Dr. Chris Kilmartin offers several presentations this week on gender bias and implicit prejudices.

If you go

Who: Dr. Chris Kilmartin
What: “Crimes Against Nature,” solo comedy theater performance.
When: 5:30-6:30 p.m. Wednesday, March 21
Where: Multicultural Center, Room 352 University Center
Admission: Free and open to the public
Information: https://www.facebook.com/events/939715139536373
Sponsors: Women’s Studies Program, the Departments of English, Psychology and Performing Arts, and the College of Arts and Sciences Diversity Committee.

The guy sits in the back of the classroom, slouched in his desk, baseball cap pulled low over his eyes, lots of tattoos in full view.

“My stereotype was activated. Part of me looks and says, ‘Uh oh, here comes trouble,’ ” said Dr. Chris Kilmartin, emeritus professor at the University of Mary Washington, author, stand-up comedian and professional psychologist.

“Prejudiced and less-prejudiced people don’t differ in stereotype activation. … I’m here to tell you I wish I could say I don’t have those activations, but I do. Everybody does.”

On Tuesday, March 20, Kilmartin was in Benwood Auditorium in UTC’s Engineering, Math and Computer Science Building, discussing “Implicit Bias Toward Women in STEM.” During his 75-minute presentation, however, he also examined prejudice as a whole—sexism, racism, religion, sexuality—and how it’s deeply ingrained within us even though we may think it’s not. He also offered tips on how to recognize bias when it flares up and how to fight against it.

“You have to go looking for it,” Kilmartin said. “Your brain is not the boss.”

With prejudice against women, he noted there often is an implicit bias towards the gender instead of the individual. A man who performs poorly may be seen as simply being bad at his job, he said, but a woman who does the same may be seen as an indication that “We shouldn’t hire women.”

When it comes to issues with women in STEM (Science, Technology, Engineering and Math), the prejudice can be seen in a number of ways, Kilmartin said.

Some are mainly demeaning:

  • Being interrupted.
  • A woman’s idea is ignored but acknowledged when a man raises it and is attributed to him.
  • Being asked to clean up the lab more often.
  • Being asked to give a tour to a prospective student or make hotel reservations.

But there also are prejudices that can affect a woman’s ability to get ahead in a STEM-based career, he added.

  • Less access to internal funding and promotion.
  • Shorter and less praiseworthy letters of recommendation.
  • Less mentoring.
  • Lower chance of prospective student getting an email response.
  • Unconscious bias.

Women being offered the same opportunities as men is not “a zero-sum game,” Kilmartin said.

“Men don’t lose when women win.”

Media Relations Contacts: Email Shawn Ryan or call (423) 425-4363.
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2 Comments » for Psychologist on campus to discuss issues of gender bias
  1. Caitlyn says:

    So, conversely we should also assume that “women don’t lose when men win”. Why must there always be ONE winner? Why can’t we all win. Are you assuming that men do not want women to succeed in STEM or other sciences.? This is identity politics in action. Always seeking to create the victim in society and pit one group against the other. Way to unify!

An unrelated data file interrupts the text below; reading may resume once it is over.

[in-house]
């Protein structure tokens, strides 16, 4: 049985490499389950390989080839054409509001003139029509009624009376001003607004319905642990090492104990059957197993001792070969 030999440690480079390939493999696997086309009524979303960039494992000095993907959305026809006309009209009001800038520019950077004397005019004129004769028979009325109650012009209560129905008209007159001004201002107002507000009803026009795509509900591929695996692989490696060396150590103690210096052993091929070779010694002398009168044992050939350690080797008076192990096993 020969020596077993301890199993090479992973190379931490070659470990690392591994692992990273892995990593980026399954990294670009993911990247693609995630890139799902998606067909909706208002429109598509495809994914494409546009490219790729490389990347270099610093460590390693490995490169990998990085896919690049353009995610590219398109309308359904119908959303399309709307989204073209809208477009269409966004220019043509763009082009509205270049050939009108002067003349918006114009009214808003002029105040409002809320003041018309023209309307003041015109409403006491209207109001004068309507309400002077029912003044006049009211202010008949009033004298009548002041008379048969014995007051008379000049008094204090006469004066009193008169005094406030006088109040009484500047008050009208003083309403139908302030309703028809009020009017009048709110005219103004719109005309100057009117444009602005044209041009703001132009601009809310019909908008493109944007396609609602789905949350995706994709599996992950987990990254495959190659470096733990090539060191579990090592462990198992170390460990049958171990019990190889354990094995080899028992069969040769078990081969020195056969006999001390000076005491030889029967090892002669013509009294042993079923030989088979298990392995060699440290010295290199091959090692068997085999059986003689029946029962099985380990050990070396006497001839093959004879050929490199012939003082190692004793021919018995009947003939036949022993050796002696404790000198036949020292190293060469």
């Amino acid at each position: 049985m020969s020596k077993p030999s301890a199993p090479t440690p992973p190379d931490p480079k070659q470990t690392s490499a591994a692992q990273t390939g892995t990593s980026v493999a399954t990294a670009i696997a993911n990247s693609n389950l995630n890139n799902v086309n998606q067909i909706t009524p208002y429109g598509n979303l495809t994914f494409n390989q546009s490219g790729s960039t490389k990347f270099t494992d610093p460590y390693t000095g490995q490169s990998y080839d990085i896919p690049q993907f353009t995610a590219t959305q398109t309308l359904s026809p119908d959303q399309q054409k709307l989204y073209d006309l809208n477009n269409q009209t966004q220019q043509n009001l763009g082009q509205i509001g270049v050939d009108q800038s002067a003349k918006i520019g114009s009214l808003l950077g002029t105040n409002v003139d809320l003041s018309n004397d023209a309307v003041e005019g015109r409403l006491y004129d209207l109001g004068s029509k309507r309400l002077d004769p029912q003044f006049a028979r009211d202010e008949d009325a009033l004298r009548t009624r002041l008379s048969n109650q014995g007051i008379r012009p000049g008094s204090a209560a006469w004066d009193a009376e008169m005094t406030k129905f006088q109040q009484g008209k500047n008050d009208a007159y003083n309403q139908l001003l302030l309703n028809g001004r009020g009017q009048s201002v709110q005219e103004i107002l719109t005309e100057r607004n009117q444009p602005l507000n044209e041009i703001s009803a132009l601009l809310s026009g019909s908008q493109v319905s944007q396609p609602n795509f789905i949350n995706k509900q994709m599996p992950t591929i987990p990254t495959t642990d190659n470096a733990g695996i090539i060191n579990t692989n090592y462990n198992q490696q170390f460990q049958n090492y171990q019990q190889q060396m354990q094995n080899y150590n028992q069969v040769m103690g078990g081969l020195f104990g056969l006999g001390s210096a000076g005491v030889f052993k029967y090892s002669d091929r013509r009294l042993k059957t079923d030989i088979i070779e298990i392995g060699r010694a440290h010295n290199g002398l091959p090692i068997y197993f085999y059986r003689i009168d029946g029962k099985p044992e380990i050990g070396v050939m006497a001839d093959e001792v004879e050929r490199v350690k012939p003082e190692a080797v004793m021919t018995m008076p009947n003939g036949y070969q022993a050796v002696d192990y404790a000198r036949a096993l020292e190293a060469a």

2. Amanda says:

    Honestly, I don’t think that he was trying to do that at all. Reading the article I believe he was trying to make everyone aware of challenges that can be faced in life period. It is easy to say certain things when they don’t directly affective you. People judge others on many reasons such as race, gender, disability and much more. Also depending on your environment can also be a factor of how open minded you can be with others and what they may have to offer.

    For example, I was born as a military brat and over seas, in my opinion I have a better open mind to others and their back ground. I’m willing to listen and keep an open mind to others. This doesn’t mean that people of my same background have the same out look as I do, but the majority do. When you are from the South you have a different perspective of people and where they came from, some are open minded to it, but some are not. This doesn’t mean all people from the South have the same out look as most will have about people.

    This road can lead to many different path ways, but as people you have to decide really which one you are willing to take and take into consideration the reality of things of how they are. We can not always have the blinders on thinking that the world, the people around us and what we believe to be the right thing or how it should be will materialize as such.

    It is true that others will face more of challenges than others in life for what ever reasons that maybe, but what ever you can do as individual to not be part of the problem is always good. Being aware is even better, so you can be able to make good solid decision. Today you feel a certain way, tomorrow you may feel another way and years down the road your whole ideology will be totally different than what you have imaged based on your experience.

    You shouldn’t assume anything, you should only try to take a moment to understand a different perceptive and make a difference from there if you can.